Train Your Brain to See Again! Read More »

When to use Symptom Management vs. Therapeutic Exercise in Concussion Rehab

Symptom provocation after suffering from a concussion/TBI is different among each individual I see. Each day I see someone, I start out with a history of what they have been up to, how much water they’ve been intaking, what they’ve been eating (many times people are not getting enough calories), what their sleep quality is like, and then end the subjective portion of my session with them filling out a symptom survey. This symptom survey is especially important for objective documentation because it gives you, the clinician, and insurance an idea of how the patient is processing their symptom provocation. I do all of this before I even consider what their session will consist of that day. When someone approaches me with significant headache, nausea, or dizziness those are the “Big 3” red flags that tell me this person is not going to benefit from initiating visual, vestibular, or cognitive skills right away; they need symptom management first so their brain and body benefit from the therapeutic exercise. It is not until someone reports to me asymptomatic and with complaints of visual dysfunction, difficulty focusing, memory loss, etc. that I begin a session with therapeutic exercise. This is when it is appropriate to push their brain and body to work effectively together as one system.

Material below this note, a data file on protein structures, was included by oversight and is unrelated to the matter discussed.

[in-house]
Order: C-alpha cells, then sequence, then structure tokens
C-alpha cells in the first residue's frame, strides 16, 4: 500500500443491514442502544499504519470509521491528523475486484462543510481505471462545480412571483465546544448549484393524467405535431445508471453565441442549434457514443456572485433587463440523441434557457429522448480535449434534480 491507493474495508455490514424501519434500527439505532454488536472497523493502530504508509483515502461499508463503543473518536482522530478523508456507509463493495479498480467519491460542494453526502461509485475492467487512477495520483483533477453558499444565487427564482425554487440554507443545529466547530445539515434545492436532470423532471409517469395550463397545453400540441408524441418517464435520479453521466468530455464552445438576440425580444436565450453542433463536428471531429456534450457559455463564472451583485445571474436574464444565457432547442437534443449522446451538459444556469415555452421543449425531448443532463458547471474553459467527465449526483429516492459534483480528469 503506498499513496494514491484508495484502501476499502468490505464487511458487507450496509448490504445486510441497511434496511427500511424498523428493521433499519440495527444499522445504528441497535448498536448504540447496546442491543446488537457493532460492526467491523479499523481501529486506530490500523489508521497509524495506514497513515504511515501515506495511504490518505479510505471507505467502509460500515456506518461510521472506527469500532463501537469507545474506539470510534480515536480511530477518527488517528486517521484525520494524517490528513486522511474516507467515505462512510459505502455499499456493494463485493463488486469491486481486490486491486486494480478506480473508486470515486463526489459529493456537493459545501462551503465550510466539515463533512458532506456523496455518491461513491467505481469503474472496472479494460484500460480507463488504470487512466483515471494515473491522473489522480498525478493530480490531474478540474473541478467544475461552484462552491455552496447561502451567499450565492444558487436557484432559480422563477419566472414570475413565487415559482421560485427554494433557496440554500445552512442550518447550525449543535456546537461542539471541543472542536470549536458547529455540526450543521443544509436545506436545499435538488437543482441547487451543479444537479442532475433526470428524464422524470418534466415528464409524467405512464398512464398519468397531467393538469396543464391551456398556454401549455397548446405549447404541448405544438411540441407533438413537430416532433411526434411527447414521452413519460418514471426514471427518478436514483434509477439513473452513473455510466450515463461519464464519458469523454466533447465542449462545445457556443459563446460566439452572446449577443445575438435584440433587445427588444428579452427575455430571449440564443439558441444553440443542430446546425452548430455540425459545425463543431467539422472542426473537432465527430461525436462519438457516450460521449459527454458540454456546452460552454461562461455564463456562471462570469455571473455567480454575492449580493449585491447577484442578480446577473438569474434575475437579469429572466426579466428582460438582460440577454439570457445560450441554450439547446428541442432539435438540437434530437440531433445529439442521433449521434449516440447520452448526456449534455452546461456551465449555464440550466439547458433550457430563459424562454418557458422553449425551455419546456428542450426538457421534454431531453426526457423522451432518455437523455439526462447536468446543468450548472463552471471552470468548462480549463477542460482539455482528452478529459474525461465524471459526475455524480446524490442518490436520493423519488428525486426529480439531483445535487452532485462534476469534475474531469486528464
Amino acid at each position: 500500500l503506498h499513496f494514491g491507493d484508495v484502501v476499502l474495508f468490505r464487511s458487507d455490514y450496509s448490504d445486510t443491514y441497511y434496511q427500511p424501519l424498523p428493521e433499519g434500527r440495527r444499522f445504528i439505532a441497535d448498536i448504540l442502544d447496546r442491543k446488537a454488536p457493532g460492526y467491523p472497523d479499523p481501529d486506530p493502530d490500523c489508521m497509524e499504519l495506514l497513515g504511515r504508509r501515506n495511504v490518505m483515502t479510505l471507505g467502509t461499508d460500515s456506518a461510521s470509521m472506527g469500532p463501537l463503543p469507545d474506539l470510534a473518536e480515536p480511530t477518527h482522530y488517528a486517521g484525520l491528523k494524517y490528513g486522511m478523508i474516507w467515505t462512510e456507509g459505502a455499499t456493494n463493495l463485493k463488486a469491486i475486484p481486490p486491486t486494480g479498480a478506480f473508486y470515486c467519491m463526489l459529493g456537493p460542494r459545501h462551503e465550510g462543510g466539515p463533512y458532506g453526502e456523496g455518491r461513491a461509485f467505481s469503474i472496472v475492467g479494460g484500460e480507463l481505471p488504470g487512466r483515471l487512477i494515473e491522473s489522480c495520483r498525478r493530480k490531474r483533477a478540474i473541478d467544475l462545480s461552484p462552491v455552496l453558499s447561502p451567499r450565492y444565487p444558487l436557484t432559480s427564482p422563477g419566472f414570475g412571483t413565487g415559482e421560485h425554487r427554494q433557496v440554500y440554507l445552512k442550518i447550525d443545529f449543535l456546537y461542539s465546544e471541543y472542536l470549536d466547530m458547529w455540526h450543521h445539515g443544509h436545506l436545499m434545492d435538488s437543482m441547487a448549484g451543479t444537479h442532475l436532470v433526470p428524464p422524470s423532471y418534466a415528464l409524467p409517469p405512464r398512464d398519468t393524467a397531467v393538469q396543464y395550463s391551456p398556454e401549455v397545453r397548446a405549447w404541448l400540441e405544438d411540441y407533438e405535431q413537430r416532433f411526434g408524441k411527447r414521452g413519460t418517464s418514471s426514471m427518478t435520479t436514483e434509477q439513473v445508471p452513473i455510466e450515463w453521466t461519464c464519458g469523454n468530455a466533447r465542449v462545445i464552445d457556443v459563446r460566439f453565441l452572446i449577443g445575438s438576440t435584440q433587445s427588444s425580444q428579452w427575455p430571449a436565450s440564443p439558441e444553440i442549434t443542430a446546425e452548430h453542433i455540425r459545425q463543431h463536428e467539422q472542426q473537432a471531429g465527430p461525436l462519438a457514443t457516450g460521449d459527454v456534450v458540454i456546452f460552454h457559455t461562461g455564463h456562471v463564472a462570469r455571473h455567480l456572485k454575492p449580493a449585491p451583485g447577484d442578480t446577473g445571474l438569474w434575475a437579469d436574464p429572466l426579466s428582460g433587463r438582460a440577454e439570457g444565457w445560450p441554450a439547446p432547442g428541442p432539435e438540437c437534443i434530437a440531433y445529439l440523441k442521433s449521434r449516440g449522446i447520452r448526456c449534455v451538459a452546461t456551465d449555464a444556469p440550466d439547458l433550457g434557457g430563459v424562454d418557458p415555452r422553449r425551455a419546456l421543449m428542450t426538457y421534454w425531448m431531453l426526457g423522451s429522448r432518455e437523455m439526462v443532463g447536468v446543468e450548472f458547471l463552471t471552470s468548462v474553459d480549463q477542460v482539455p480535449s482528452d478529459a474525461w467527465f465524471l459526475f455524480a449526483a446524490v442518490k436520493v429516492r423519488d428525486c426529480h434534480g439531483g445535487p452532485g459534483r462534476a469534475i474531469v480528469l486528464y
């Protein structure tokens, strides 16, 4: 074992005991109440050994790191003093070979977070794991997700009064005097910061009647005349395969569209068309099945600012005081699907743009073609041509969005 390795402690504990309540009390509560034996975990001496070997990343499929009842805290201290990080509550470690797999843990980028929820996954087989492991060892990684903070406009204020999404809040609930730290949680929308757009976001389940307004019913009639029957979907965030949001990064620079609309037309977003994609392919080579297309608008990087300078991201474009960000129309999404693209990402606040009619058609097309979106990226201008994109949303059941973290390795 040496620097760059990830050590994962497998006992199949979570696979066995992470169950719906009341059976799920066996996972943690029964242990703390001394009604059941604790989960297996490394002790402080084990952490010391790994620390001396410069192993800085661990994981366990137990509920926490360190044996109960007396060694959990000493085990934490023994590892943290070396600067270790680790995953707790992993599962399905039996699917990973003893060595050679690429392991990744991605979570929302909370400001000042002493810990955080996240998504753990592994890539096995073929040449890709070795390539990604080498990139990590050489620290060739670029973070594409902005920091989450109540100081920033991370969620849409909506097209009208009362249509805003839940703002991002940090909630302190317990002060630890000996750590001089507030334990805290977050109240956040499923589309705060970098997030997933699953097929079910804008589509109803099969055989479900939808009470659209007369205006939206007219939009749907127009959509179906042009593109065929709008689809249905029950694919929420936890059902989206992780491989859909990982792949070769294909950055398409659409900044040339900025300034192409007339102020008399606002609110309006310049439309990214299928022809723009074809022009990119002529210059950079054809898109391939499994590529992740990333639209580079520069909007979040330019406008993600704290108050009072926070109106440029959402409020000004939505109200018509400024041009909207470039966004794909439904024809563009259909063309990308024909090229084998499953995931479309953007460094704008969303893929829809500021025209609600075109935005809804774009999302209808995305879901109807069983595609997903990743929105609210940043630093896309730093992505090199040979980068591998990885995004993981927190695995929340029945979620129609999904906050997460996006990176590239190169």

When to use Symptom Management vs. Therapeutic Exercise in Concussion Rehab Read More »